From what I have heard out of the Saints from Simon Lethlean and James Gallagher’s public comments, there is an opportunity for more midfield minutes at the club. Is that somewhere you have always wanted to break into?

Yeah, I’ve always seen myself as a midfielder/forward, even in my junior days. But at the Dees it was a lot of small forward play. When I met with Alan Richardson I said that I wanted to go up on the ball and I am now looking to work towards that by building up a bigger tank. Having said that, I am happy to play anywhere I can to help the team out whether it be in the midfield, the wing or forward. It’s not like I went there to play in the midfield straight up, we will build towards that and see how I go.

How was your meeting with Richo and the Saints staff? How did they sell you on the vision?

I caught up with Lethers, James Gallagher and Richo and we went through a plan and they pointed me in the right direction and told me where the club wanted to be and needed to be. There was clear communication there and that was one of the factors that led to me wanting to be on the journey with them and wanting to bring the club back to where it belongs.

Friday was a productive day for St Kilda with the arrival of yourself and Dan Hannebery. It must have felt nice to be traded on the same day as him…

Yeah, definitely. I knew early on that the club were after Hanners and when I heard that he wanted to join the club it helped me. He may have had an off year last year but he is only 27, and I think we both could benefit from some fresh eyes looking over us and you never know what could happen. Hopefully we can both be injury free and have a good run at it.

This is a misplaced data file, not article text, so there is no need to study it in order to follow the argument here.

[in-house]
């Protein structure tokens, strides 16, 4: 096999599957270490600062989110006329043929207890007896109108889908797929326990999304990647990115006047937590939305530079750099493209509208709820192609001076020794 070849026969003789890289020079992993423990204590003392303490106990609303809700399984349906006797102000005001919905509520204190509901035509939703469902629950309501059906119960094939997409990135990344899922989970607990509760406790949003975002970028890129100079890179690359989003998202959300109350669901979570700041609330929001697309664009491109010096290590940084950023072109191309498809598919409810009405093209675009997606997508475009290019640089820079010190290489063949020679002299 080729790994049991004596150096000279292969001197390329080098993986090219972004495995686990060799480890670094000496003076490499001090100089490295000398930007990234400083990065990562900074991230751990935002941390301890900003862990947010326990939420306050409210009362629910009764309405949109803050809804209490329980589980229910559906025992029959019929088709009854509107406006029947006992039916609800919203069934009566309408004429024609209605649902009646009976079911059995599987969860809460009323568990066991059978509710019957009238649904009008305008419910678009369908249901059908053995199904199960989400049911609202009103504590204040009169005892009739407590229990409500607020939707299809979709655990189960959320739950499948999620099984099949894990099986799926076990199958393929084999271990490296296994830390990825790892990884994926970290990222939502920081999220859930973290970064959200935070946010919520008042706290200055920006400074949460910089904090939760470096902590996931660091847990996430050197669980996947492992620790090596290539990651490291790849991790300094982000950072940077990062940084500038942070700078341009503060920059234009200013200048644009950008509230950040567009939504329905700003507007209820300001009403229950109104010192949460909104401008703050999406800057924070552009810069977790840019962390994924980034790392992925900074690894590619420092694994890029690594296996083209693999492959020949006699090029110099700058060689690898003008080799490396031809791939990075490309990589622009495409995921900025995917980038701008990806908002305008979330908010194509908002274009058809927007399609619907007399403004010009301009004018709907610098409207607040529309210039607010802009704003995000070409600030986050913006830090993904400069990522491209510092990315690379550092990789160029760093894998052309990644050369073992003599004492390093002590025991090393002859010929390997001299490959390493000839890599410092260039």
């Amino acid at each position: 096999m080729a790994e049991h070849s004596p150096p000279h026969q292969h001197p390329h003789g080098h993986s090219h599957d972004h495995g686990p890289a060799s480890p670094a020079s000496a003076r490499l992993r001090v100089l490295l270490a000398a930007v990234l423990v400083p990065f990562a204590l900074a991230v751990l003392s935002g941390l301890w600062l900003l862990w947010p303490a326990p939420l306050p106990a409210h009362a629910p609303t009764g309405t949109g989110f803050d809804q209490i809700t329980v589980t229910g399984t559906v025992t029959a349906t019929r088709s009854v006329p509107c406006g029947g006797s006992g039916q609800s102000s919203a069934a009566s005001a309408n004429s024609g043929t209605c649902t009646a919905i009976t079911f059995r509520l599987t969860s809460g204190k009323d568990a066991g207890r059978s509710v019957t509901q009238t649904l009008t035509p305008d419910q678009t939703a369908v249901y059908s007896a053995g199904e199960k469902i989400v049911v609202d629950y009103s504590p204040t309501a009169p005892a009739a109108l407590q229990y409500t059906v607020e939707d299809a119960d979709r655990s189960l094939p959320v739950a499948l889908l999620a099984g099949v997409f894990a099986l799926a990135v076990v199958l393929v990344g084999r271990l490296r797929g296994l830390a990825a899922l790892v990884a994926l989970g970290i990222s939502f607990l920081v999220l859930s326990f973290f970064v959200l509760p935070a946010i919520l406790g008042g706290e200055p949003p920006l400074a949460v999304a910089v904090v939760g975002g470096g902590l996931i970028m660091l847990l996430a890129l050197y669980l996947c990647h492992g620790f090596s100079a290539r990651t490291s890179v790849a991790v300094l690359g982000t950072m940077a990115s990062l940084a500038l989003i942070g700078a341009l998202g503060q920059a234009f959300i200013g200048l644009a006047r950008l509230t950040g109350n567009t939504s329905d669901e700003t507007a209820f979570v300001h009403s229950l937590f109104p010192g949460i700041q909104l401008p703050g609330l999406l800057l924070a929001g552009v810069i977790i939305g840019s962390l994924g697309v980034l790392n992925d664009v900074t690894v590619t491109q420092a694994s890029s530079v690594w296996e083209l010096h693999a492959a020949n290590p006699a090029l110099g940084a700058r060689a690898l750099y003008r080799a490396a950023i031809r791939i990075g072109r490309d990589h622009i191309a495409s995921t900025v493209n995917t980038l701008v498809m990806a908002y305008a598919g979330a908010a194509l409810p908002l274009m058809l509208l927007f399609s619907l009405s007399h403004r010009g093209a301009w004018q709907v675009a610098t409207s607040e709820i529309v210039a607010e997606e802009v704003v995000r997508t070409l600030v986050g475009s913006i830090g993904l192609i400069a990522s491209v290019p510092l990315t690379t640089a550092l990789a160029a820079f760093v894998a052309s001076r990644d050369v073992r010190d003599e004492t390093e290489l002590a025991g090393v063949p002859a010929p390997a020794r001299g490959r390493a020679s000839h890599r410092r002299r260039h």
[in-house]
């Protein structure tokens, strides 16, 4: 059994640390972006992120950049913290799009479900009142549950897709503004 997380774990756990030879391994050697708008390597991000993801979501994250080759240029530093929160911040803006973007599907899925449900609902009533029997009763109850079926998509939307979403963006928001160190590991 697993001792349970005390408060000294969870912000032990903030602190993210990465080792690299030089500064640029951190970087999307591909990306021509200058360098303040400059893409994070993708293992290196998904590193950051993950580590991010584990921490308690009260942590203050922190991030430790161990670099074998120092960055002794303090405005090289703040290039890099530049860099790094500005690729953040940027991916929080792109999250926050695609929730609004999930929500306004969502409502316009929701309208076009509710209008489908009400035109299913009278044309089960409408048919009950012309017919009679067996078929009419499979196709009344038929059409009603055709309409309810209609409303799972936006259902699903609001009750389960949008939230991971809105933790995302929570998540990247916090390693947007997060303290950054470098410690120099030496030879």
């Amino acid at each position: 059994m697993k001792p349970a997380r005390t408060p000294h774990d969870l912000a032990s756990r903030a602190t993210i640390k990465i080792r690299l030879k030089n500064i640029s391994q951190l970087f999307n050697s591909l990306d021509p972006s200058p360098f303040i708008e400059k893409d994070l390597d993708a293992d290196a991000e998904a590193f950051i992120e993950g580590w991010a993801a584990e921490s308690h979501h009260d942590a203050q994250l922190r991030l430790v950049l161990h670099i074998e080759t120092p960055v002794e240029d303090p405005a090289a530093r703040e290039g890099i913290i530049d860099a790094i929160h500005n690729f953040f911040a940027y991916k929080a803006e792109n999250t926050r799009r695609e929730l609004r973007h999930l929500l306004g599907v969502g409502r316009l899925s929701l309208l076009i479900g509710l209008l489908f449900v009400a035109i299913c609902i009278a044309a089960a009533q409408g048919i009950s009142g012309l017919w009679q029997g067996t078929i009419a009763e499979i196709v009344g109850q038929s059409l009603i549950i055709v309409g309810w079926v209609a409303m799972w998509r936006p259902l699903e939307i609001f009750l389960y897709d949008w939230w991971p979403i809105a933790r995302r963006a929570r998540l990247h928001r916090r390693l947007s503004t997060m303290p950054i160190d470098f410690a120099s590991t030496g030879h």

Have you had a chance to chat to him at all?

We’ve spoken briefly through text messages and he let me know that when he is in town we’ll catch up and go for a coffee. I am looking forward to having a meet and greet with all the boys.

Before I started interviewing you we were talking about you becoming a dad… how has life changed for you since the birth of your little boy?

It’s pretty amazing! We’re only three weeks in but I am loving every part of it. I will learn a lot in the next little bit I’m sure, but right now I have identified that I am not getting much sleep but that is all part of it. I’m just glad that the little fella came out safe, and I can’t wait to see him grow.

Has anything surprised you?

Everyone warns you about the lack of sleep, but you still embrace that. He’s so small at the moment that he can’t do much other than sleep, feed, bath and have his nappies changed. It’s all part of it really and I am enjoying the learning curve.

MCCARTHY NEARLY WALKED AWAY FROM THE GAME

One of your good friends, Jesse Hogan, is going through a bit at the moment. Have you had a chance to reach out to him?

I spoke to him when the boys were still playing, and obviously he was injured at the time just like myself. We caught up and I told him what my direction might look like and he let me know at that point that he was still a little up in the air with it all. He has a good management group, and I’m sure both parties will either work something out or he will stay at the Dees. He is a pretty cool customer, so I’m sure he is dealing with things alright.

Apart from being busy with the newborn, what else are you doing away from footy?

I just started my chippy apprenticeship, and while it is only early days at the moment, the Saints have a program that they do it through so I can still maintain it. You need to look outside footy because you only last a short time in the game, so hopefully I can be a fully qualified chippy by the end of it and start banging some wood and building some houses! I also love my golf as well, so to have the AC joint injury was frustrating, but thankfully, I can get back out on course now. It’s a good mental release for me out there.

How’s the handicap?

It has come down to 6.5 and I shot 38 points over the weekend after not playing for two months, so hopefully it wasn’t a one-hit wonder! My partner and I actually live on a golf course which helps because it allows me to walk on and practice my chipping. It’s really handy!

Awesome mate. Good luck, I hope you can get a clear run at it.

Appreciate that, thanks.